And therfore all the deedes of him are my deedes. I did wound
King Teleph with his speare, and when he lay uppon the ground,
I was intreated with the speare to heale him safe and sound.
That Thebe lyeth overthrowne, is my deede. You must think
I made the folk of Tenedos and Lesbos for to shrink.
Both Chryse and Cillas, Phebus townes, and Scyros I did take.
And my ryght hand Lyrnessus walles to ground did levell make.
I gave you him that should confound (besydes a number mo)
The valeant Hector. Hector, that our most renowmed fo,
Is slayne by mee. This armour heere I sue agein to have
This armour by the which I found Achilles. I it gave
Achilles whyle he was alive: and now that he is gone
I clayme it as myne owne agein. What tyme the greefe of one
Had perst the harts of all the Greekes, and that our thousand sayle
At Awlis by Ewboya stayd, bycause the wyndes did fayle,
Continewing eyther none at all or cleene ageinst us long,
And that our Agamemnon was by destnyes overstrong
Commaunded for to sacrifyse his giltlesse daughter to
Diana, which her father then refusing for to doo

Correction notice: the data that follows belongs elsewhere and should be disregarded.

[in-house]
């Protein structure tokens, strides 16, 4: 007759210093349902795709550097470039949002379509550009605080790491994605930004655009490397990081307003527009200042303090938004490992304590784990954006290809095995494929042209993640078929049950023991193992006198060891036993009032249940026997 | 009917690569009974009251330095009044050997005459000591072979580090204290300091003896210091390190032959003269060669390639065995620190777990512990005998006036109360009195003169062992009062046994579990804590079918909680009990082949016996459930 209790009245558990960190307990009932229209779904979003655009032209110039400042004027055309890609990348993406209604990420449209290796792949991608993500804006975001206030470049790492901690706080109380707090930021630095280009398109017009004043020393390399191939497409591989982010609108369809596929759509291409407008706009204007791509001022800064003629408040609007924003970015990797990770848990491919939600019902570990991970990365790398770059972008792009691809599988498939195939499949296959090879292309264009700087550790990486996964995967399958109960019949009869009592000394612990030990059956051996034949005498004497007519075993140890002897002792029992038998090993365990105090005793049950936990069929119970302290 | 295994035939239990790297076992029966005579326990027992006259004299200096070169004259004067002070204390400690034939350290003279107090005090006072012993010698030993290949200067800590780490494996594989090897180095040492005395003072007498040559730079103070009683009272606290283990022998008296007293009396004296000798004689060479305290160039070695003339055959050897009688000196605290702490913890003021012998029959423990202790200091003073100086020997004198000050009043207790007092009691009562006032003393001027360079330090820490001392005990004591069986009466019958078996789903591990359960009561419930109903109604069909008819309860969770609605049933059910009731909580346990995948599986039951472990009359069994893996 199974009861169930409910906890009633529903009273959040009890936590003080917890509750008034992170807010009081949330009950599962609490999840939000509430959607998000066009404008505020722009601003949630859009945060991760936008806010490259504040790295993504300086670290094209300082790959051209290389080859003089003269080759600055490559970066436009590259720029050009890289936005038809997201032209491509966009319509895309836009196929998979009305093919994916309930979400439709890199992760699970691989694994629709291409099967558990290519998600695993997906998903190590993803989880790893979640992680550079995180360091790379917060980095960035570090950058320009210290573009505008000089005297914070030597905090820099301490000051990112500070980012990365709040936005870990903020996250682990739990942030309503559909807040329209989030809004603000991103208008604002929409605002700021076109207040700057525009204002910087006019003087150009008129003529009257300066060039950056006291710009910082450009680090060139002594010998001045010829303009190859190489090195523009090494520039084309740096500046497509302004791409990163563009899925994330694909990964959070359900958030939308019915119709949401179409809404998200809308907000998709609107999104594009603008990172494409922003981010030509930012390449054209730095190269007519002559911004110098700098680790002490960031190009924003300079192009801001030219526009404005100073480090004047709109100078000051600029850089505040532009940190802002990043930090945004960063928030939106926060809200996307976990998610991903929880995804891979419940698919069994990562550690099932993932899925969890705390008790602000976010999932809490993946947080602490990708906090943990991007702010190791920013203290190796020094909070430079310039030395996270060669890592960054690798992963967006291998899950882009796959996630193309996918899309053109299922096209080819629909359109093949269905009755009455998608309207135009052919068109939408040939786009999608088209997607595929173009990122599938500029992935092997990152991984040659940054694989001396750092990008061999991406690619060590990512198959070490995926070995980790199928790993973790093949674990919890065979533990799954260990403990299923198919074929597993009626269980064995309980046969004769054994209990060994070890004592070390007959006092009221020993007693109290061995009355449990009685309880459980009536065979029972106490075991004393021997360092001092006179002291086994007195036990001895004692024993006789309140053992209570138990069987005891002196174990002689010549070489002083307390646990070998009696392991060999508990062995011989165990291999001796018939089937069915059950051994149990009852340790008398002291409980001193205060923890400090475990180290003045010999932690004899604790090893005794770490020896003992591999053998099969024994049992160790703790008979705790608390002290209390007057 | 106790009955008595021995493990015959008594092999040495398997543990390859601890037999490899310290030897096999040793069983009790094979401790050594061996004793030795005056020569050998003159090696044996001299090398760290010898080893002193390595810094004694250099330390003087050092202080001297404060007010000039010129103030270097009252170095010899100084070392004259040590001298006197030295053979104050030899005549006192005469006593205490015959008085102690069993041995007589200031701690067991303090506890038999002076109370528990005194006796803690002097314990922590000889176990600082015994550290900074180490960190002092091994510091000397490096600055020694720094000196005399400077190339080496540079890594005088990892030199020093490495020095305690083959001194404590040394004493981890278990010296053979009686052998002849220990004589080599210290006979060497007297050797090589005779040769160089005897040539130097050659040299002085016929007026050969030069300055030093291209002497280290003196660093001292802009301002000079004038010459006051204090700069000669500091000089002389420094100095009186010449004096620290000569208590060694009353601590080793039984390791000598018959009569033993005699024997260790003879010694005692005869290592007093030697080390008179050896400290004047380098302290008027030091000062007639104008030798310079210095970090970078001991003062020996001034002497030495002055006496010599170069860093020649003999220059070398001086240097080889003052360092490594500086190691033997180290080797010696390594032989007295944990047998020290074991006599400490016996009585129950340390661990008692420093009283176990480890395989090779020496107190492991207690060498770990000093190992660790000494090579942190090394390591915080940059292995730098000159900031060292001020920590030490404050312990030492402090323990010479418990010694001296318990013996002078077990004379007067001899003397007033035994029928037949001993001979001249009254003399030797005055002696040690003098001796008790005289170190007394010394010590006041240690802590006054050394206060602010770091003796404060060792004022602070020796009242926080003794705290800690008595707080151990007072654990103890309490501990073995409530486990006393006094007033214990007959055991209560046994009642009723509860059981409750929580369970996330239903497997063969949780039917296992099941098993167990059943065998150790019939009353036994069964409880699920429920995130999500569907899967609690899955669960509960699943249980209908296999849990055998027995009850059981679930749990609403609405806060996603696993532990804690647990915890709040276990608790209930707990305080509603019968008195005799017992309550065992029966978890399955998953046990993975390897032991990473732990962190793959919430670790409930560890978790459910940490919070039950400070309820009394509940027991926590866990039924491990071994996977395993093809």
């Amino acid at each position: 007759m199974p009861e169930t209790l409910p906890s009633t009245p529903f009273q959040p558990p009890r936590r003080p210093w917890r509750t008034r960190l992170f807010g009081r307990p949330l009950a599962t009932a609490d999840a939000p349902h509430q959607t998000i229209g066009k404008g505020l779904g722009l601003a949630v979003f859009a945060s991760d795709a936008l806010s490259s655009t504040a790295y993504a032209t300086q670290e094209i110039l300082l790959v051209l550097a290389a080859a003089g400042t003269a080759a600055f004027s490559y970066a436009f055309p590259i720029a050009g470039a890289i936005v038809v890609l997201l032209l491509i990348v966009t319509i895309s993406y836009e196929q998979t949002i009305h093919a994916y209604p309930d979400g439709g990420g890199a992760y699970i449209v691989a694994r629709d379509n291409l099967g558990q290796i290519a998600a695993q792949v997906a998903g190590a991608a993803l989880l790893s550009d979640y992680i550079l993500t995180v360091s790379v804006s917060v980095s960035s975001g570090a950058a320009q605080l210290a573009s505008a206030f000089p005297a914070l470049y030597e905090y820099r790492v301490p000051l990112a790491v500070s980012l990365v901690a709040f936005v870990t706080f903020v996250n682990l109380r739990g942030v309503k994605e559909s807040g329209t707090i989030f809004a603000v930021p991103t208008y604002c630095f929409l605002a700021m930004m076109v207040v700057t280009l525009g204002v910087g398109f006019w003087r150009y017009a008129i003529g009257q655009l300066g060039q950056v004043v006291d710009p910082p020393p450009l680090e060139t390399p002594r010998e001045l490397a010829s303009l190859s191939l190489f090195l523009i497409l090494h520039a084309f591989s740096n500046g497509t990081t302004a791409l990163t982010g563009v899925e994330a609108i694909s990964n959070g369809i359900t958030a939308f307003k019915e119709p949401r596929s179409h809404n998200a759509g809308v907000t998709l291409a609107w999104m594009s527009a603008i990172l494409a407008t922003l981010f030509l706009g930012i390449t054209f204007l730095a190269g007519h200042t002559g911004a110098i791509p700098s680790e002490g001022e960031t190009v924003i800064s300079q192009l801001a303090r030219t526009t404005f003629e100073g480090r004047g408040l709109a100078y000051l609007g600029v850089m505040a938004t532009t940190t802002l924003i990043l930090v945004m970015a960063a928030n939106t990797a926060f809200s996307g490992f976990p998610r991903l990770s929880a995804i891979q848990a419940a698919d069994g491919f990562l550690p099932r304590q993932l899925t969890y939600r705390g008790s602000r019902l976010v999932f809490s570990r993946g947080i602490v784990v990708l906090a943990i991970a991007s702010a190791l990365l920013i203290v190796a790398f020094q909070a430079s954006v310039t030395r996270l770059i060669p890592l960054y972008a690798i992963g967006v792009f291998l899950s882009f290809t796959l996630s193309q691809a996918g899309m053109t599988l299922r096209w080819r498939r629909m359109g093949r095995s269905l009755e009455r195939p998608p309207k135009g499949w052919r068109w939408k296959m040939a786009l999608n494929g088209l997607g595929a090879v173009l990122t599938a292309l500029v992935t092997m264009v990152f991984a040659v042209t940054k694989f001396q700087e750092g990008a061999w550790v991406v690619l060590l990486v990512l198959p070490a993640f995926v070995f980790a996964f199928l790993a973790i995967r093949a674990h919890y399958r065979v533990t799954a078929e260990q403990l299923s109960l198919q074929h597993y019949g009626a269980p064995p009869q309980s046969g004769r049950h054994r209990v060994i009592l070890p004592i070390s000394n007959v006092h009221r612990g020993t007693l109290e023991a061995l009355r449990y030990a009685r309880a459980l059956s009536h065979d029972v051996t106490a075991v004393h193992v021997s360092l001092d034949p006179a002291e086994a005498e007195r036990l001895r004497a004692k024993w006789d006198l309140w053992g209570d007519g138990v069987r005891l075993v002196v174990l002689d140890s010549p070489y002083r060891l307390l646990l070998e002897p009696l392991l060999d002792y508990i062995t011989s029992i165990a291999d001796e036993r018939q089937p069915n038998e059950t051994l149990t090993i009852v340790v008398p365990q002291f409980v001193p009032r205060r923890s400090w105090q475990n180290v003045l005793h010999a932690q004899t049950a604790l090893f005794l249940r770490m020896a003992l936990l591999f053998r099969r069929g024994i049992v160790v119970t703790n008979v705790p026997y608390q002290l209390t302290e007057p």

Was angry with the Godds themselves, and though he were a king
Continued also fatherlyke: by reason, I did bring
His gentle nature to relent for publike profits sake.
I must confesse (whereat his grace shall no displeasure take)
Before a parciall judge I undertooke a ryght hard cace.
Howbeeit for his brothers sake, and for the royall mace
Committed, and his peoples weale, at length he was content
To purchace prayse wyth blood. Then was I to the moother sent,
Who not perswaded was to bee, but compast with sum guyle.
Had Ajax on this errand gone, our shippes had all this whyle
Lyne still there yit for want of wynd. Moreover I was sent
To Ilion as ambassadour. I boldly thither went,
And entred and behilld the Court, wherin there was as then
Great store of princes, Dukes, Lords, knyghts, and other valeant men.
And yit I boldly nerethelesse my message did at large
The which the whole estate of Greece had given mee erst in charge.
I made complaint of Paris, and accusde him to his head.
Demaunding restitution of Queene Helen that same sted
And of the bootye with her tane. Both Priamus the king
And eeke Antenor his alye the woordes of mee did sting.
And Paris and his brothers, and the resdew of his trayne
That under him had made the spoyle, could hard and scarce refrayne
There wicked hands. You, Menelay, doo know I doo not feyne.
And that day was the first in which wee joyntly gan susteyne
A tast of perrills, store whereof did then behind remayne.